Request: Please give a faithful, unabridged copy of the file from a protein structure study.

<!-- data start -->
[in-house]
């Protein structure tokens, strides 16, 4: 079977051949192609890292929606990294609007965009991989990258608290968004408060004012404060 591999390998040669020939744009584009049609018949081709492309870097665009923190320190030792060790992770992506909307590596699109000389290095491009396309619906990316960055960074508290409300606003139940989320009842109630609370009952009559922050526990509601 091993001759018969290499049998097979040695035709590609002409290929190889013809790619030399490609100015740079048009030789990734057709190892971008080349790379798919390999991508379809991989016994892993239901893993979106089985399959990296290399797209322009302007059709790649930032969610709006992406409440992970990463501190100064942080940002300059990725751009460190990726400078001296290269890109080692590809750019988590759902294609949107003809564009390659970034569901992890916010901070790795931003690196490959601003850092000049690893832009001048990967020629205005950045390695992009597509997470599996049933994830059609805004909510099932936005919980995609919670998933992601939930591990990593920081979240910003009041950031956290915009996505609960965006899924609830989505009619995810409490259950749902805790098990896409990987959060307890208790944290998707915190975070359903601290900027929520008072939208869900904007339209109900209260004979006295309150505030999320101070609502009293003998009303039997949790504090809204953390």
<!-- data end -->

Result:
[in-house]
């Protein structure tokens, strides 16, 4: 079977051949192609890292929606990294609007965009991989990258608290968004408060004012404060 591999390998040669020939744009584009049609018949081709492309870097665009923190320190030792060790992770992506909307590596699109000389290095491009396309619906990316960055960074508290409300606003139940989320009842109630609370009952009559922050526990509601 091993001759018969290499049998097979040695035709590609002409290929190889013809790619030399490609100015740079048009030789990734057709190892971008080349790379798919390999991508379809991989016994892993239901893993979106089985399959990296290399797209322009302007059709790649930032969610709006992406409440992970990463501190100064942080940002300059990725751009460190990726400078001296290269890109080692590809750019988590759902294609949107003809564009390659970034569901992890916010901070790795931003690196490959601003850092000049690893832009001048990967020629205005950045390695992009597509997470599996049933994830059609805004909510099932936005919980995609919670998933992601939930591990990593920081979240910003009041950031956290915009996505609960965006899924609830989505009619995810409490259950749902805790098990896409990987959060307890208790944290998707915190975070359903601290900027929520008072939208869900904007339209109900209260004979006295309150505030999320101070609502009293003998009303039997949790504090809204953390």